Using the CHNS data across 1989 and 2006, Jones-Smith and Popkin [6] developed an Urbanicity Scale to measure the urbanization index of communities based on 12 community-level components. Compared with scales developed in other contexts [7, 8], the scale developed by these authors was the only one rated as being high quality (rating score = 4 out of 5) in evaluations of its content validity by expert panels and reviewers, internal consistency and test–retest reliability, construct validity through exploratory factor analysis, and criterion validity. Based on the CHNS data, the Urbanicity Scale captured unique changes in community contexts across time and geographic locations and provided useful insights into associated health effects [9]. Despite the unidimensional nature of the Urbanicity Scale, no scale validation studies have been conducted with the three more recent waves of CHNS data from 2009 to 2015. Given the lack of systematic evaluation of the psychometric properties, the first objective of the present study was to examine the factorial validity and reliability of the Urbanicity Scale with CHNS data across 2000 and 2015.

Apart from factorial validity and reliability, measurement invariance across time is another essential measurement property for an assessment scale. Longitudinal measurement invariance (LMI) examines the stability of factor loadings and item intercepts and requires the scale to measure latent factors in the same way over time [10]. If LMI holds, changes in the test scores over time can be attributed to changes in the underlying construct [11]. For the CHNS data, the dynamic nature of the urbanization process often necessitates an examination of the temporal change in urbanicity [12]. To ensure meaningful comparisons of the latent factor means of urbanicity across time, the measurement structures of the Urbanicity Scale should be invariant or stable in terms of factor loadings and item intercepts.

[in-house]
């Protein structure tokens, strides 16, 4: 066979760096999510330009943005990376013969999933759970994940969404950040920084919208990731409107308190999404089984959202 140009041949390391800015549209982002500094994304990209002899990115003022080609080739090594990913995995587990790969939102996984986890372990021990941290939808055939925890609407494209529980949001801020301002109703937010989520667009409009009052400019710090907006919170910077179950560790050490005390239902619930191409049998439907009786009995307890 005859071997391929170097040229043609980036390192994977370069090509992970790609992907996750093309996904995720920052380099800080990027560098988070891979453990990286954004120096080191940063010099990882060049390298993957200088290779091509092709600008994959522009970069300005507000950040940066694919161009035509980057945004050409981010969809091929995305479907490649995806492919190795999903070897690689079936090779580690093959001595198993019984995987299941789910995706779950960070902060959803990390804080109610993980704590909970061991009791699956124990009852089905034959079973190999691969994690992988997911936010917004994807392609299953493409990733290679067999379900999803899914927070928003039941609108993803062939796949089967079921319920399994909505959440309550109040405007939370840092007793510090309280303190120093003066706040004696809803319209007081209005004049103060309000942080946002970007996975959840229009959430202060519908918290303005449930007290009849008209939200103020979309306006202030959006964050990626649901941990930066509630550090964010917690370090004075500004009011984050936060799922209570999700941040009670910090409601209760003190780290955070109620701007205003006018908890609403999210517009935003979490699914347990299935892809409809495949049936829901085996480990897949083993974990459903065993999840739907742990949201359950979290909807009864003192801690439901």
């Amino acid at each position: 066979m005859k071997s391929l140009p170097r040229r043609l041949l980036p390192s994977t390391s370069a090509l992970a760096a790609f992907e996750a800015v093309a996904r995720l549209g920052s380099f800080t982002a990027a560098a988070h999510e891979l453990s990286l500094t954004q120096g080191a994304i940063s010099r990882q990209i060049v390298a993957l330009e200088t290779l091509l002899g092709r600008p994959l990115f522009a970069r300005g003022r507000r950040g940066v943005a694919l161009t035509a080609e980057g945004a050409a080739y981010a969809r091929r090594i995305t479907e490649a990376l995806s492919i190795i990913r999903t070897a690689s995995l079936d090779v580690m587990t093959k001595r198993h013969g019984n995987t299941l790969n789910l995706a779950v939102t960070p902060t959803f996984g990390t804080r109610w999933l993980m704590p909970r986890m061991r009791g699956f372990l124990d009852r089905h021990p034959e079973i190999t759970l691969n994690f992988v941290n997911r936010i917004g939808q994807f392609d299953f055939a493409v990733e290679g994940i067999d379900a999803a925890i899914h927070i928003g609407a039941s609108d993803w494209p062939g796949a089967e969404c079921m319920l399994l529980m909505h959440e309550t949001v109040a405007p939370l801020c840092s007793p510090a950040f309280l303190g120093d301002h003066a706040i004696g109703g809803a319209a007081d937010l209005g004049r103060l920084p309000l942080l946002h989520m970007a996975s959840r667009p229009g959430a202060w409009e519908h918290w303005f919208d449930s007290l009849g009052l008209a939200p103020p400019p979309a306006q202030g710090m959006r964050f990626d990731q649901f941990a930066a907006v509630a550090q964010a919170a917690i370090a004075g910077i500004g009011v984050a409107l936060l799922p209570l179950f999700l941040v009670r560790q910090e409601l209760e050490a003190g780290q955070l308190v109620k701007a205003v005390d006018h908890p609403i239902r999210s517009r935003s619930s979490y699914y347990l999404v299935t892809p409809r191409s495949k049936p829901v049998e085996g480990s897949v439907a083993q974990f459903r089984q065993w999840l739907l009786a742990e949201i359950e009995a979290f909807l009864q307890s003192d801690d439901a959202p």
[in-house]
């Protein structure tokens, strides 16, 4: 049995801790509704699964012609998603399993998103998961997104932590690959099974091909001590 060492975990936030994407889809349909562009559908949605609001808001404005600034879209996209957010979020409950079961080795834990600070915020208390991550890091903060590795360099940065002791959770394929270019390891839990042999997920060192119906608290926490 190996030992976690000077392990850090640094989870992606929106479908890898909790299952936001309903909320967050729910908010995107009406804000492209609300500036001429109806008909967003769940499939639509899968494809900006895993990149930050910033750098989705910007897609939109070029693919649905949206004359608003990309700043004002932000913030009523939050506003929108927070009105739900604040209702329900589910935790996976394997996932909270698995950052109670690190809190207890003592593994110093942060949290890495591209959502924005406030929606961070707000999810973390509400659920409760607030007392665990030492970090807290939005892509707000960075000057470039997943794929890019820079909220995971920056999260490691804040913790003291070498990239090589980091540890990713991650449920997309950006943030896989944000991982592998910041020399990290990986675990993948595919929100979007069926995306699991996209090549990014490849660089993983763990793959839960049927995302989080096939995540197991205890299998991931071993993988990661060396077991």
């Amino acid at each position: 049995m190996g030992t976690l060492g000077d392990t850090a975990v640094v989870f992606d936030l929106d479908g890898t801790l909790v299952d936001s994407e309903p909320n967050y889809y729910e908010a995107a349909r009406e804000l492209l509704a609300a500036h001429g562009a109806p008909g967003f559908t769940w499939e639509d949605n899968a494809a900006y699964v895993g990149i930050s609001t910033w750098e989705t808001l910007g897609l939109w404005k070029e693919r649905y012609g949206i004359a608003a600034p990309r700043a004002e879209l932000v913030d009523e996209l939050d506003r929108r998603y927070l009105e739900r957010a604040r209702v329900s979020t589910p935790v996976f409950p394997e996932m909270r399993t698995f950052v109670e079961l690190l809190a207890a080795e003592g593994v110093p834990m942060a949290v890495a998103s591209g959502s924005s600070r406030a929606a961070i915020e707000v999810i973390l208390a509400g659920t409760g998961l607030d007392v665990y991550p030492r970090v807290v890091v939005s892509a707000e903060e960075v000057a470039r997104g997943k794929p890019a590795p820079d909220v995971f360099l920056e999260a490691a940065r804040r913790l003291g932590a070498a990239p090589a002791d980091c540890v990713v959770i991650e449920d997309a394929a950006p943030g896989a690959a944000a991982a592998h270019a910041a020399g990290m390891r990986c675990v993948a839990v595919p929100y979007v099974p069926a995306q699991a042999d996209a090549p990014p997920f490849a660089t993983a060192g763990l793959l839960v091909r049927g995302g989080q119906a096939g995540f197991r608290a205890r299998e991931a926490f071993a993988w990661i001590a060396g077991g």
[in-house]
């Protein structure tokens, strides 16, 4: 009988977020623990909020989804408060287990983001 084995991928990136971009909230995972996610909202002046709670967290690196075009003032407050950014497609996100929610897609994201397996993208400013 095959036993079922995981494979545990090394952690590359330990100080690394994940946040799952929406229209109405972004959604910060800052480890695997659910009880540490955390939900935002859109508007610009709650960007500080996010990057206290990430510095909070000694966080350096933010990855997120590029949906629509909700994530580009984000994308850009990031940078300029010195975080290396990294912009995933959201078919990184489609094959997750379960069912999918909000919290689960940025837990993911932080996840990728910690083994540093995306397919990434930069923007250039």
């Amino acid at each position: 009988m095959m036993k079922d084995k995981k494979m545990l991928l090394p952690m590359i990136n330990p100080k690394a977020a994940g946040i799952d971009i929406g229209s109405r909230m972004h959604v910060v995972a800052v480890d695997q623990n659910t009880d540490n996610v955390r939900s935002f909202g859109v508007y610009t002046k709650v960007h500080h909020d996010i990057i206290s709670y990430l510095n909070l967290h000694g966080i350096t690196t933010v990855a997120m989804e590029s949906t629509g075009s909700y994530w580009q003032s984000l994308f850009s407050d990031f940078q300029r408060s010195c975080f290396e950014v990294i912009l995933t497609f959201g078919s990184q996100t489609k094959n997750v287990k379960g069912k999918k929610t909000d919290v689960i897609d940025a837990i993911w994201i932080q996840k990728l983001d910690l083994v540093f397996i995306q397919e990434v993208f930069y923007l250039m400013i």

In the case of longitudinal non-invariance of measurement parameters, temporal changes in latent factor means would be conflated with discrepancies in the loadings and/or intercepts across time [13]. This conflation would, in turn, induce measurement bias and obstruct comparisons and inferences regarding latent factor means. Despite the abundance of research on urbanization that has used the CHNS data, the assumption of LMI for the Urbanicity Scale is yet to be tested. The fulfillment of LMI would establish a psychometric basis for applied researchers to analyze temporal changes in urbanicity with other substantive variables in the CHNS data. In light of the research gap, the second objective of the present study was to examine the LMI of the Urbanicity Scale with the CHNS data across 2000 and 2015.